March 17, 2017 - Fort Russ -
By Eduard Popov - translated by J. Arnoldski -
Continued from Part 1
The common manifesto of the new alliance between three of Ukraine’s neo-Nazi forces, Svoboda, Azov, and Right Sector, deserves attention.
The demand to sever diplomatic and all other relations with Russia is the basic point of the alliance’s program. Since the very beginning, Ukrainian neo-Nazis have demanded that the “Anti-Terrorist Operation” in Donbass be called a war waged by Russia. President Poroshenko himself constantly speaks of Russian aggression, Russian troops in Donbass, etc., but these accusations have never been translated into legal reality and for a reason. Poroshenko perfectly understands the consequences of such for Ukraine itself and his power.
The Nazis, however, have caught Poroshenko in his hypocrisy and contradictions. Recognizing part of Ukraine’s territory as occupied by Russia is what the neo-Nazis seek to achieve, after which the Ukrainian state would be compelled to completely sever diplomatic and trade relations which, despite recent decline, are still rather extensive. In 2016, mutual trade between the two countries dramatically increased. As before, Russia remains one of Ukraine’s main trading partners, the second largest after the combined EU. Therefore, any severing of diplomatic or financial-economic relations with Russia would lead to a serious reduction in Ukraine’s GDP and foreign currency earnings.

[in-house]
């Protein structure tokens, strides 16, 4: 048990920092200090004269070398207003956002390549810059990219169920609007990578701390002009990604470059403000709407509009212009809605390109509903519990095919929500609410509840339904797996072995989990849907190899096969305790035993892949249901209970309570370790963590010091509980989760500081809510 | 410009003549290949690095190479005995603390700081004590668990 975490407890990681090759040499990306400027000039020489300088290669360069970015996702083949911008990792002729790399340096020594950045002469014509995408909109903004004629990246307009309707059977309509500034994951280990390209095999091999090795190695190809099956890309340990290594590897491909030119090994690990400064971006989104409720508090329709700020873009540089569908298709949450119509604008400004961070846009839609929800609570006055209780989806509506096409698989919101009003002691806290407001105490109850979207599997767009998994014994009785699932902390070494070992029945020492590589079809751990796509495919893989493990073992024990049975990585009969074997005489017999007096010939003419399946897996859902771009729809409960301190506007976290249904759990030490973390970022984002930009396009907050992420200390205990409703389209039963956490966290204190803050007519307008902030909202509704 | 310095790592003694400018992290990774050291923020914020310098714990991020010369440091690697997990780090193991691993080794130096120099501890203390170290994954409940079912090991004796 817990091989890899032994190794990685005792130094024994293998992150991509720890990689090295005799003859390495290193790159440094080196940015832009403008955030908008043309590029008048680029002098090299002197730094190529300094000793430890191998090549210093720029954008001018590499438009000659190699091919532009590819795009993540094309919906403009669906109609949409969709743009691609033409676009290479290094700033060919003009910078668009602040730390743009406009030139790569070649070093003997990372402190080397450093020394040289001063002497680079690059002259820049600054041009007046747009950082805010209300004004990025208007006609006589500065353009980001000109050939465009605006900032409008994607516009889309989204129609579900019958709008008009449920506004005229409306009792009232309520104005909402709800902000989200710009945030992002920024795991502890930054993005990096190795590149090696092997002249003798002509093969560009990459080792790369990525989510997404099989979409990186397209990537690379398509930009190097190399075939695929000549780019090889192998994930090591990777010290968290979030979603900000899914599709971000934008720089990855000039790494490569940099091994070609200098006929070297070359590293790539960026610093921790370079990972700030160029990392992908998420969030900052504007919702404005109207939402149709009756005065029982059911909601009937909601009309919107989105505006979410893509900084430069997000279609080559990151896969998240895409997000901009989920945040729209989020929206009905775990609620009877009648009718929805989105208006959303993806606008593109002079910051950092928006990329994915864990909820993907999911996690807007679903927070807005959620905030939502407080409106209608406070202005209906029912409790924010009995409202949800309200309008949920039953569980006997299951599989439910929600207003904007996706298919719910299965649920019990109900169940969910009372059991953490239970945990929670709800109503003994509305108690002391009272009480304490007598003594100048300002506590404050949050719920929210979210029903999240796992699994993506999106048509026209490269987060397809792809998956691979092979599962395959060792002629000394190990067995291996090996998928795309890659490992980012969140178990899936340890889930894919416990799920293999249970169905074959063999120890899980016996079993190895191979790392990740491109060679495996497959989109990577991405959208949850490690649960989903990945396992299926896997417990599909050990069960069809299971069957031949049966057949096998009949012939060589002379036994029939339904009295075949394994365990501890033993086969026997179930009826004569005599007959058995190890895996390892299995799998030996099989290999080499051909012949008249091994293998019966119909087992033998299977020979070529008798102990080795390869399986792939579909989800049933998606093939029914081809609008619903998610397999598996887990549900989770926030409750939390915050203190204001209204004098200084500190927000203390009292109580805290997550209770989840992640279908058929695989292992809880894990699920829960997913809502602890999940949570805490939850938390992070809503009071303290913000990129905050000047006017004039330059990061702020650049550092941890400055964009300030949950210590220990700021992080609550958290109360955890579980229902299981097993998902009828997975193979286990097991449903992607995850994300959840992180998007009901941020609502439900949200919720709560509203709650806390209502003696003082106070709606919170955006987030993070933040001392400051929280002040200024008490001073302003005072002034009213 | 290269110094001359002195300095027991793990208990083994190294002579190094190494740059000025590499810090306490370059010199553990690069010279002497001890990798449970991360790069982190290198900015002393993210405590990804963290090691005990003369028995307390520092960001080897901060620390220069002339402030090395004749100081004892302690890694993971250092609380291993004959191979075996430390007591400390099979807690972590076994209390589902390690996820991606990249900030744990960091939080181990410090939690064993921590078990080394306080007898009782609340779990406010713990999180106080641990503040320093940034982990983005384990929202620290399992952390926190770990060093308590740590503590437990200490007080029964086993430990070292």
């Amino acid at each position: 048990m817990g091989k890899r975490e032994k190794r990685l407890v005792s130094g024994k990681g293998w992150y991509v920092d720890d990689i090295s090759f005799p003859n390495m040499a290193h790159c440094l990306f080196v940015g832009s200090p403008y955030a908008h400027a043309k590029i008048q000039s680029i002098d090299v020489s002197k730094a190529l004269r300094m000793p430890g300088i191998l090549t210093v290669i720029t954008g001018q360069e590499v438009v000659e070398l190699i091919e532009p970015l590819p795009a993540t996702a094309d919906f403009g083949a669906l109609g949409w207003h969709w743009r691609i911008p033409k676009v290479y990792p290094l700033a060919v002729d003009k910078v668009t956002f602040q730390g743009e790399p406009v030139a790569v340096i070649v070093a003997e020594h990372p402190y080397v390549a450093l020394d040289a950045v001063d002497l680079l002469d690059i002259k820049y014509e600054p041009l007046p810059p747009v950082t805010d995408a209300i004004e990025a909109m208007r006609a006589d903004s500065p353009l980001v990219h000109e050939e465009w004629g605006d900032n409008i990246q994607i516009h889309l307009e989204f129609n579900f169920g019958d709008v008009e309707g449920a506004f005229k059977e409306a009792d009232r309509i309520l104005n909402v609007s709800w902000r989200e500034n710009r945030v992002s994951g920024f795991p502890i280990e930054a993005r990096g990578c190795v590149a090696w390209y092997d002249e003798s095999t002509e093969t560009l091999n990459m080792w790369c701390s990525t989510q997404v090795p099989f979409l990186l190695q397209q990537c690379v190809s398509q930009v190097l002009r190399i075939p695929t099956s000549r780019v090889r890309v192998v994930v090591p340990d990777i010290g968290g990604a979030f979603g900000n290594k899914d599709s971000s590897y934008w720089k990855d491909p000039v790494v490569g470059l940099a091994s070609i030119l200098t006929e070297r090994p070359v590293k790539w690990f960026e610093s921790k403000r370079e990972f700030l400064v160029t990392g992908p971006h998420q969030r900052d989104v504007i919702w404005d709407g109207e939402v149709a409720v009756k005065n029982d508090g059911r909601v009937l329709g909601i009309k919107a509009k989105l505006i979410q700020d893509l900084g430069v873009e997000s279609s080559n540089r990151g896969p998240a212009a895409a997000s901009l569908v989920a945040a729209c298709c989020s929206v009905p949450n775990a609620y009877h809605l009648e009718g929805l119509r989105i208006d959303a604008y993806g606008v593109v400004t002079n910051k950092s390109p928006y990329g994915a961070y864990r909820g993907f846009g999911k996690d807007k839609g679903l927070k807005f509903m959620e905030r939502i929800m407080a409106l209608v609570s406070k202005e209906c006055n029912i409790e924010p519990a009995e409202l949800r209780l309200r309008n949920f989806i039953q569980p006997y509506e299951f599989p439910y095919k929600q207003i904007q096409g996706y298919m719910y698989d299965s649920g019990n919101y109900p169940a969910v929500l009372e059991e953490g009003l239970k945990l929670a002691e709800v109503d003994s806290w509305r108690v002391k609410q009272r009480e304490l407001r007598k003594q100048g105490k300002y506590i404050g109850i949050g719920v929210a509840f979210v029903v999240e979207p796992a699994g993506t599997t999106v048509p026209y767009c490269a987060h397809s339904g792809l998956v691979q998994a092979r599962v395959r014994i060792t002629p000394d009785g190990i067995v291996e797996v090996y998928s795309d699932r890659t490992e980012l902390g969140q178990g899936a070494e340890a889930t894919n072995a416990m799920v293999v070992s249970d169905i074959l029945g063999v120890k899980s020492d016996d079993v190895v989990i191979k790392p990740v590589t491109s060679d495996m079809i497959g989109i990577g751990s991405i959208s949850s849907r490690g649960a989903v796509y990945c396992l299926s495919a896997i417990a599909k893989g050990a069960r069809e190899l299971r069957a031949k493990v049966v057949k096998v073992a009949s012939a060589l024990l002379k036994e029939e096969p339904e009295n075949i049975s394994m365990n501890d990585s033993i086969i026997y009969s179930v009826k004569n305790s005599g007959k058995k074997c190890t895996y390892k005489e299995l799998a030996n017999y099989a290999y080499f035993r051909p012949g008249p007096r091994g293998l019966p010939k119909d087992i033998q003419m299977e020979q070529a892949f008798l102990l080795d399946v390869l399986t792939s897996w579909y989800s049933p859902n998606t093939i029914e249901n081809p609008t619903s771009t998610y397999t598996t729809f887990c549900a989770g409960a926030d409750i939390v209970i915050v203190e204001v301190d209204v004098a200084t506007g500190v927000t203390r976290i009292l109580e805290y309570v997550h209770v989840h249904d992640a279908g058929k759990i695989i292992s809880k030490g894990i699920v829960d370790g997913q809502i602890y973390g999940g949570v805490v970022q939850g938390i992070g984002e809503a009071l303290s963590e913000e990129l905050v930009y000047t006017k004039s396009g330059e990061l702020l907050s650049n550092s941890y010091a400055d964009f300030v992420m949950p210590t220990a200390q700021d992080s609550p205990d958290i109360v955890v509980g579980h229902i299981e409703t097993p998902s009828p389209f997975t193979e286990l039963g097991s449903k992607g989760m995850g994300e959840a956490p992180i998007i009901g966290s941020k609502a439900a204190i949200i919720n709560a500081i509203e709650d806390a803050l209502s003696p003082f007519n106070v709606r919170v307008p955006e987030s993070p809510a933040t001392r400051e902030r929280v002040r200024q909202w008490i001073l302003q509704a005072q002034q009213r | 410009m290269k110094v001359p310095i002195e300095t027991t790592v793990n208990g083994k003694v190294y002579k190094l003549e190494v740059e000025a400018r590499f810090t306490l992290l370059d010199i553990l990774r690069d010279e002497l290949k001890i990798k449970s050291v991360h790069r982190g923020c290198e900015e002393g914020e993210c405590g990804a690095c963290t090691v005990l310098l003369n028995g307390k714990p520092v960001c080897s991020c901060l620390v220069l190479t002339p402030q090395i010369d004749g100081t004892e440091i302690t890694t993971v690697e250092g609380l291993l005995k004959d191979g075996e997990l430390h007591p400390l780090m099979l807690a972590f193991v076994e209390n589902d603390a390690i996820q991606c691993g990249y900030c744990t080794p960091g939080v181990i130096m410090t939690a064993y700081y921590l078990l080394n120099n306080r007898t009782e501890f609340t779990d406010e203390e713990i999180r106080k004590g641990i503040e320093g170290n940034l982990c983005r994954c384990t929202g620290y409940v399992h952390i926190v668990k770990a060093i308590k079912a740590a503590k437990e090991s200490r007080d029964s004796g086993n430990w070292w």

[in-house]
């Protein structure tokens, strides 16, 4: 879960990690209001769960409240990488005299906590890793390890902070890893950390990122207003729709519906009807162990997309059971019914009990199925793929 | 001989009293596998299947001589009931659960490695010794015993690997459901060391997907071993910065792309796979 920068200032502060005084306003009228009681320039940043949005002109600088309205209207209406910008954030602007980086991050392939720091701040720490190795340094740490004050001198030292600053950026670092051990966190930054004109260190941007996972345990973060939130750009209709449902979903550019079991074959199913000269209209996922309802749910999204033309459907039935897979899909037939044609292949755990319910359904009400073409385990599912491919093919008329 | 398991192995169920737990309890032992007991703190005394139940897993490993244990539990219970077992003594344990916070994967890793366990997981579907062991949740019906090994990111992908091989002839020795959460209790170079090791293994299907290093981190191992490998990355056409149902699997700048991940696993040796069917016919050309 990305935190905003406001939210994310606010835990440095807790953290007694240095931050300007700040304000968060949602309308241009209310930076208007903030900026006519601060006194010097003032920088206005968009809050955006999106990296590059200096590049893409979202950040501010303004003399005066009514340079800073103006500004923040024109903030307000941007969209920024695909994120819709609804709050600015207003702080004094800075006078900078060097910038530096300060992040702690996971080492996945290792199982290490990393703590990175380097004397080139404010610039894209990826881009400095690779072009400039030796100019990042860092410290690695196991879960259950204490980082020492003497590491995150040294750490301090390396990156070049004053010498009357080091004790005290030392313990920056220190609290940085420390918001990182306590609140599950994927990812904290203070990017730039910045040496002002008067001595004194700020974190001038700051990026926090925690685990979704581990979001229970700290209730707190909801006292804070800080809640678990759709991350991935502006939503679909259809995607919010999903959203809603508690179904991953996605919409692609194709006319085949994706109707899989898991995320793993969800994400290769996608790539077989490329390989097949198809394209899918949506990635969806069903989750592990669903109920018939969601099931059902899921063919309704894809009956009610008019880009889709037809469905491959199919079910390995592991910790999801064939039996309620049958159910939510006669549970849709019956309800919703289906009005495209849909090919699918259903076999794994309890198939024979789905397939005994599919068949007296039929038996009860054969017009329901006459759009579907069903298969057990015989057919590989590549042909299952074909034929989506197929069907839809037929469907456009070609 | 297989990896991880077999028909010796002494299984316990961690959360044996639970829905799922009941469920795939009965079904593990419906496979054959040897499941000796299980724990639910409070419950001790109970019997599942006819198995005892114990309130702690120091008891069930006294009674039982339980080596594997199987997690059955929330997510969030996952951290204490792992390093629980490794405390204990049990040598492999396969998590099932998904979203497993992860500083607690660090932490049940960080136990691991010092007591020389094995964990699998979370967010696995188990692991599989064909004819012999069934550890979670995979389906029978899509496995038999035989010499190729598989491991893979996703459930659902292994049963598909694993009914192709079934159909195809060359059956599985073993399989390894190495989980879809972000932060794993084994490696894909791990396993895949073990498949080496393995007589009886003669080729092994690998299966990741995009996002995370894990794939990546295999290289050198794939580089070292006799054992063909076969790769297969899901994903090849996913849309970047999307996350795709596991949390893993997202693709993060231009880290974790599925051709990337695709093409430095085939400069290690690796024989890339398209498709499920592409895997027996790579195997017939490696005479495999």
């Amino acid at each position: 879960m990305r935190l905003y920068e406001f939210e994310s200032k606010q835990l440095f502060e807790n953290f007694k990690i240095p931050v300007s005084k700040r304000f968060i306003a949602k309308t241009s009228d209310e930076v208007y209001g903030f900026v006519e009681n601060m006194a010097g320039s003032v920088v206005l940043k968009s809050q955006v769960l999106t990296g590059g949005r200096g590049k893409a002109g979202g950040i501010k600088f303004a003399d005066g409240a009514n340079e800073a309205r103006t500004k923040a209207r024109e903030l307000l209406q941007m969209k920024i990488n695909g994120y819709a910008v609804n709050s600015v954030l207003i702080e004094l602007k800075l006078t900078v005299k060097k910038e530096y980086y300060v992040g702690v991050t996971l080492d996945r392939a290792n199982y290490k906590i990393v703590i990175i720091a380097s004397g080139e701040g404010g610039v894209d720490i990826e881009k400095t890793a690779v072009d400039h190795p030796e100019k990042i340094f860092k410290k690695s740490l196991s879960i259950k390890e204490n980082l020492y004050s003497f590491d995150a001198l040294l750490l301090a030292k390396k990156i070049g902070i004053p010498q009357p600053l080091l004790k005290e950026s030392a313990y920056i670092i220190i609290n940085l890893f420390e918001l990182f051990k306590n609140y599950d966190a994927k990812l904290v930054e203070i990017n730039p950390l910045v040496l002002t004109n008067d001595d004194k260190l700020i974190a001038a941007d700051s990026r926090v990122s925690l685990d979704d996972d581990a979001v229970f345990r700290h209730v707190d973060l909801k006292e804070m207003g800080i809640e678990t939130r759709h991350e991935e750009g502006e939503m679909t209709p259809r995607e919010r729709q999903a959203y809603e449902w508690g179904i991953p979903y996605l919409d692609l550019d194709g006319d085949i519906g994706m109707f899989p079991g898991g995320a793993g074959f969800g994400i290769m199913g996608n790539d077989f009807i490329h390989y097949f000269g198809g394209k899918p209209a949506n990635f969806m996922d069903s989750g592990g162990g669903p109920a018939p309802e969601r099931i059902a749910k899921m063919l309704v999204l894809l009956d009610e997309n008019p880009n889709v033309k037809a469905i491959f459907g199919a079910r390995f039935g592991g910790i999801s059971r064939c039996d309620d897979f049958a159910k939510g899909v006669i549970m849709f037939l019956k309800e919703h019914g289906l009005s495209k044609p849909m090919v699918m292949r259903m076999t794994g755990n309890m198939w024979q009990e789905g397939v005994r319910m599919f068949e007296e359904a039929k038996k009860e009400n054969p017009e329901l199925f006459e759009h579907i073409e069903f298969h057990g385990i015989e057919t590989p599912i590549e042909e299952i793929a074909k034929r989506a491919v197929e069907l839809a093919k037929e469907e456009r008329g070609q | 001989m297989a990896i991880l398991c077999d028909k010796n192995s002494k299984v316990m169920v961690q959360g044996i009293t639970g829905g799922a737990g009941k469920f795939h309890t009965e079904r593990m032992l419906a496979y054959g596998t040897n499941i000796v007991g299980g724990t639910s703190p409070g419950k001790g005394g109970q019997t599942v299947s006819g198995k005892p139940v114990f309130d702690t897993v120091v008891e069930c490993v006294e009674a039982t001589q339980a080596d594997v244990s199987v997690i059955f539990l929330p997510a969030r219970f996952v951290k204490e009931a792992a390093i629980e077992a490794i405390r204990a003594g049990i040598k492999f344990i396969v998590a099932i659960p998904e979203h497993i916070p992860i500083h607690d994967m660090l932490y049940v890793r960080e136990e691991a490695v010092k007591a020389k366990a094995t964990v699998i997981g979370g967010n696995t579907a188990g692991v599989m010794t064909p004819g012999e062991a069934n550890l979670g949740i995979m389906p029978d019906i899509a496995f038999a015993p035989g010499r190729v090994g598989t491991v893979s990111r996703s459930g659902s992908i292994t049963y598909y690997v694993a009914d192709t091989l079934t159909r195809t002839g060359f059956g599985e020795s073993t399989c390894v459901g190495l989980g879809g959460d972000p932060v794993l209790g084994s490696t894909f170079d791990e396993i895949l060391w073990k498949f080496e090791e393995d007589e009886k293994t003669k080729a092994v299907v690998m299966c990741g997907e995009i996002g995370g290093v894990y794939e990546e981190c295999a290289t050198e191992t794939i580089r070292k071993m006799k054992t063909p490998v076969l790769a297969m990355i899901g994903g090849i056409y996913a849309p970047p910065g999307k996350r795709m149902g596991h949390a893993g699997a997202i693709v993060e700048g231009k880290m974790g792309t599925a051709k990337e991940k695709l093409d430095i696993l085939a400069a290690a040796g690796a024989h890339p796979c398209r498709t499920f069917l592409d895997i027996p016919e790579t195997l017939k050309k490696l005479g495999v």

As an experienced businessman, Poroshenko understands the implications of this, but Ukrainian neo-Nazis do not want to. The main principle for them is recognizing Russia as a country engaged in aggression against Ukraine and occupying part of its territory, which in essence means declaring war. Poroshenko is a weak politician, but he is not stupid. He will not opt for this final, fateful step to which the Nazis are pushing him. For this reason, he will always remain an enemy of these neo-Nazis who have christened his regime an “internal occupation.”
The idea of establishing a Baltic-Black Sea bloc expressed in the manifesto is an old idea set forth in the programs of Patriot of Ukraine and the Social National Assembly which yielded Azov and the Azov Civil Corpus. The latter documents discussed the creation of a Central European Confederation centered on Ukraine which would include the countries of the Baltic-Black Sea intermarium (the Baltic states, Ukraine, and Belarus). At the time that this program was developed and adopted (at the turn of the first decade of the 2000’s), this point was seen as political fantasy. Moreover, soon after the program’s adoption, Biletsky was arrested on charges of extremism - yet another parallel with his idol, Hitler, whose influence grew after his trial and brief imprisonment.